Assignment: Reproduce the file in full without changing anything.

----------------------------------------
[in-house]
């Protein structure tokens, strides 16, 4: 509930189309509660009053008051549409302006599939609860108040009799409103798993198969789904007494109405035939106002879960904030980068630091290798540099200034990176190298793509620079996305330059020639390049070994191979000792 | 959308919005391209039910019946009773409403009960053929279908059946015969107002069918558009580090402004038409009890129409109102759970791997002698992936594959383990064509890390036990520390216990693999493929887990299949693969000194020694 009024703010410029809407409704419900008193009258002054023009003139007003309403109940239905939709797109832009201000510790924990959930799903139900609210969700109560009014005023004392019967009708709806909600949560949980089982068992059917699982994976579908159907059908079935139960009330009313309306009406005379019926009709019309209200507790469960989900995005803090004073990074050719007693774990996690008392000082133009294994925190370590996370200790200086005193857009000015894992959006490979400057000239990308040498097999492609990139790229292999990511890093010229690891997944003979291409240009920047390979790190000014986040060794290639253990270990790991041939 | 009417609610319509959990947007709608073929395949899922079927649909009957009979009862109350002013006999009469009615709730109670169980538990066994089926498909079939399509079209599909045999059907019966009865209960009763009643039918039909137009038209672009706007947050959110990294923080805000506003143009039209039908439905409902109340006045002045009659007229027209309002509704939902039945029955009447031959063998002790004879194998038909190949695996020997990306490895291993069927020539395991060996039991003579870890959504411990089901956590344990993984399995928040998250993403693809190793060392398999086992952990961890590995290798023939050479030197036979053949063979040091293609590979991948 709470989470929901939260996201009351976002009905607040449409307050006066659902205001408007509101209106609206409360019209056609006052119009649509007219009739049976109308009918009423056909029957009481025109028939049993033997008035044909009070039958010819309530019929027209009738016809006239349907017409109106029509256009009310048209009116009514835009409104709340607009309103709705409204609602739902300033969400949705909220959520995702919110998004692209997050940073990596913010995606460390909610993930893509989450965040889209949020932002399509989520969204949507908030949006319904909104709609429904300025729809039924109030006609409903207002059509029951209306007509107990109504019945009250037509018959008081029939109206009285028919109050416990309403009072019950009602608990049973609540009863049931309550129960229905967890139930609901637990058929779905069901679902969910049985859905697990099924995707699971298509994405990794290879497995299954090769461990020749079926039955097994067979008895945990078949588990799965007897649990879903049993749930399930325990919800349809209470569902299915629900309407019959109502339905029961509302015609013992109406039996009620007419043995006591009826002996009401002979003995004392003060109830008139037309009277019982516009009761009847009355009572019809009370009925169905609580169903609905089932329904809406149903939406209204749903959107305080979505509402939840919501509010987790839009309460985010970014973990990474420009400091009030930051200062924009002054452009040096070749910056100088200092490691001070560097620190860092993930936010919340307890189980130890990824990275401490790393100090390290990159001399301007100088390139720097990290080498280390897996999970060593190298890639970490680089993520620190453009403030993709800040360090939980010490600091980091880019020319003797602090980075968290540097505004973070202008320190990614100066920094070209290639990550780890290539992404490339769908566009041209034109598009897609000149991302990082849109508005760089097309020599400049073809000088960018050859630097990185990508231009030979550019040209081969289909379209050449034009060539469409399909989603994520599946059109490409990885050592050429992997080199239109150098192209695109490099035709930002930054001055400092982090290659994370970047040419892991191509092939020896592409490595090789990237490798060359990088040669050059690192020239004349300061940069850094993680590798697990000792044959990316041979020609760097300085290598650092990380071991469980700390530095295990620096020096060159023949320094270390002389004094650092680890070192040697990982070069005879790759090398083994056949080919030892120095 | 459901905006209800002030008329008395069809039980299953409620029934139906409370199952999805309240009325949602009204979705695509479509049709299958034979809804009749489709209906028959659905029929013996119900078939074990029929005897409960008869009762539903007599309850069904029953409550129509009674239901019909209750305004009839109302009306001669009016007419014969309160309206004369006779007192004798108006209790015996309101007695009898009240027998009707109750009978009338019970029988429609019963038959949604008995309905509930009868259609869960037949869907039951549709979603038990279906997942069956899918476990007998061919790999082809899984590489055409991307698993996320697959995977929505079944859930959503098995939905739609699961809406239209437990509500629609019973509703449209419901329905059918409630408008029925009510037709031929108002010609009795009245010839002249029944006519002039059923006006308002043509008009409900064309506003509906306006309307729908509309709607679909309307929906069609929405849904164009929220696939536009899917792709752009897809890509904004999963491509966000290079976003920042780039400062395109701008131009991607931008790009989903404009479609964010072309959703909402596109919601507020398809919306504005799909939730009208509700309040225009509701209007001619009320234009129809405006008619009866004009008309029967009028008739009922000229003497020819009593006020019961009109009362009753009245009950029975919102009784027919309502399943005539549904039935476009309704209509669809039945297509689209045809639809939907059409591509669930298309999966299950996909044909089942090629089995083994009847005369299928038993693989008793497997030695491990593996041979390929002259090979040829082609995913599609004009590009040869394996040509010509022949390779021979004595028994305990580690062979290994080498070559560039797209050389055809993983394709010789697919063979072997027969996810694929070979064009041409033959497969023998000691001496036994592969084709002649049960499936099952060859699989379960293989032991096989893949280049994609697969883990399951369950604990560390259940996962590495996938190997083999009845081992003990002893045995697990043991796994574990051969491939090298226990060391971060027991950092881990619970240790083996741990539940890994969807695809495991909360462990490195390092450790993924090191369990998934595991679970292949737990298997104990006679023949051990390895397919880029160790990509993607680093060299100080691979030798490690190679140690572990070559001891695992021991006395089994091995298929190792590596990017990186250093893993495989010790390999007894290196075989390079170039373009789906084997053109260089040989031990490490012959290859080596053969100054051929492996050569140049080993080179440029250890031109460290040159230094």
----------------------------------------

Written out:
[in-house]
């Protein structure tokens, strides 16, 4: 509930189309509660009053008051549409302006599939609860108040009799409103798993198969789904007494109405035939106002879960904030980068630091290798540099200034990176190298793509620079996305330059020639390049070994191979000792 | 959308919005391209039910019946009773409403009960053929279908059946015969107002069918558009580090402004038409009890129409109102759970791997002698992936594959383990064509890390036990520390216990693999493929887990299949693969000194020694 009024703010410029809407409704419900008193009258002054023009003139007003309403109940239905939709797109832009201000510790924990959930799903139900609210969700109560009014005023004392019967009708709806909600949560949980089982068992059917699982994976579908159907059908079935139960009330009313309306009406005379019926009709019309209200507790469960989900995005803090004073990074050719007693774990996690008392000082133009294994925190370590996370200790200086005193857009000015894992959006490979400057000239990308040498097999492609990139790229292999990511890093010229690891997944003979291409240009920047390979790190000014986040060794290639253990270990790991041939 | 009417609610319509959990947007709608073929395949899922079927649909009957009979009862109350002013006999009469009615709730109670169980538990066994089926498909079939399509079209599909045999059907019966009865209960009763009643039918039909137009038209672009706007947050959110990294923080805000506003143009039209039908439905409902109340006045002045009659007229027209309002509704939902039945029955009447031959063998002790004879194998038909190949695996020997990306490895291993069927020539395991060996039991003579870890959504411990089901956590344990993984399995928040998250993403693809190793060392398999086992952990961890590995290798023939050479030197036979053949063979040091293609590979991948 709470989470929901939260996201009351976002009905607040449409307050006066659902205001408007509101209106609206409360019209056609006052119009649509007219009739049976109308009918009423056909029957009481025109028939049993033997008035044909009070039958010819309530019929027209009738016809006239349907017409109106029509256009009310048209009116009514835009409104709340607009309103709705409204609602739902300033969400949705909220959520995702919110998004692209997050940073990596913010995606460390909610993930893509989450965040889209949020932002399509989520969204949507908030949006319904909104709609429904300025729809039924109030006609409903207002059509029951209306007509107990109504019945009250037509018959008081029939109206009285028919109050416990309403009072019950009602608990049973609540009863049931309550129960229905967890139930609901637990058929779905069901679902969910049985859905697990099924995707699971298509994405990794290879497995299954090769461990020749079926039955097994067979008895945990078949588990799965007897649990879903049993749930399930325990919800349809209470569902299915629900309407019959109502339905029961509302015609013992109406039996009620007419043995006591009826002996009401002979003995004392003060109830008139037309009277019982516009009761009847009355009572019809009370009925169905609580169903609905089932329904809406149903939406209204749903959107305080979505509402939840919501509010987790839009309460985010970014973990990474420009400091009030930051200062924009002054452009040096070749910056100088200092490691001070560097620190860092993930936010919340307890189980130890990824990275401490790393100090390290990159001399301007100088390139720097990290080498280390897996999970060593190298890639970490680089993520620190453009403030993709800040360090939980010490600091980091880019020319003797602090980075968290540097505004973070202008320190990614100066920094070209290639990550780890290539992404490339769908566009041209034109598009897609000149991302990082849109508005760089097309020599400049073809000088960018050859630097990185990508231009030979550019040209081969289909379209050449034009060539469409399909989603994520599946059109490409990885050592050429992997080199239109150098192209695109490099035709930002930054001055400092982090290659994370970047040419892991191509092939020896592409490595090789990237490798060359990088040669050059690192020239004349300061940069850094993680590798697990000792044959990316041979020609760097300085290598650092990380071991469980700390530095295990620096020096060159023949320094270390002389004094650092680890070192040697990982070069005879790759090398083994056949080919030892120095 | 459901905006209800002030008329008395069809039980299953409620029934139906409370199952999805309240009325949602009204979705695509479509049709299958034979809804009749489709209906028959659905029929013996119900078939074990029929005897409960008869009762539903007599309850069904029953409550129509009674239901019909209750305004009839109302009306001669009016007419014969309160309206004369006779007192004798108006209790015996309101007695009898009240027998009707109750009978009338019970029988429609019963038959949604008995309905509930009868259609869960037949869907039951549709979603038990279906997942069956899918476990007998061919790999082809899984590489055409991307698993996320697959995977929505079944859930959503098995939905739609699961809406239209437990509500629609019973509703449209419901329905059918409630408008029925009510037709031929108002010609009795009245010839002249029944006519002039059923006006308002043509008009409900064309506003509906306006309307729908509309709607679909309307929906069609929405849904164009929220696939536009899917792709752009897809890509904004999963491509966000290079976003920042780039400062395109701008131009991607931008790009989903404009479609964010072309959703909402596109919601507020398809919306504005799909939730009208509700309040225009509701209007001619009320234009129809405006008619009866004009008309029967009028008739009922000229003497020819009593006020019961009109009362009753009245009950029975919102009784027919309502399943005539549904039935476009309704209509669809039945297509689209045809639809939907059409591509669930298309999966299950996909044909089942090629089995083994009847005369299928038993693989008793497997030695491990593996041979390929002259090979040829082609995913599609004009590009040869394996040509010509022949390779021979004595028994305990580690062979290994080498070559560039797209050389055809993983394709010789697919063979072997027969996810694929070979064009041409033959497969023998000691001496036994592969084709002649049960499936099952060859699989379960293989032991096989893949280049994609697969883990399951369950604990560390259940996962590495996938190997083999009845081992003990002893045995697990043991796994574990051969491939090298226990060391971060027991950092881990619970240790083996741990539940890994969807695809495991909360462990490195390092450790993924090191369990998934595991679970292949737990298997104990006679023949051990390895397919880029160790990509993607680093060299100080691979030798490690190679140690572990070559001891695992021991006395089994091995298929190792590596990017990186250093893993495989010790390999007894290196075989390079170039373009789906084997053109260089040989031990490490012959290859080596053969100054051929492996050569140049080993080179440029250890031109460290040159230094």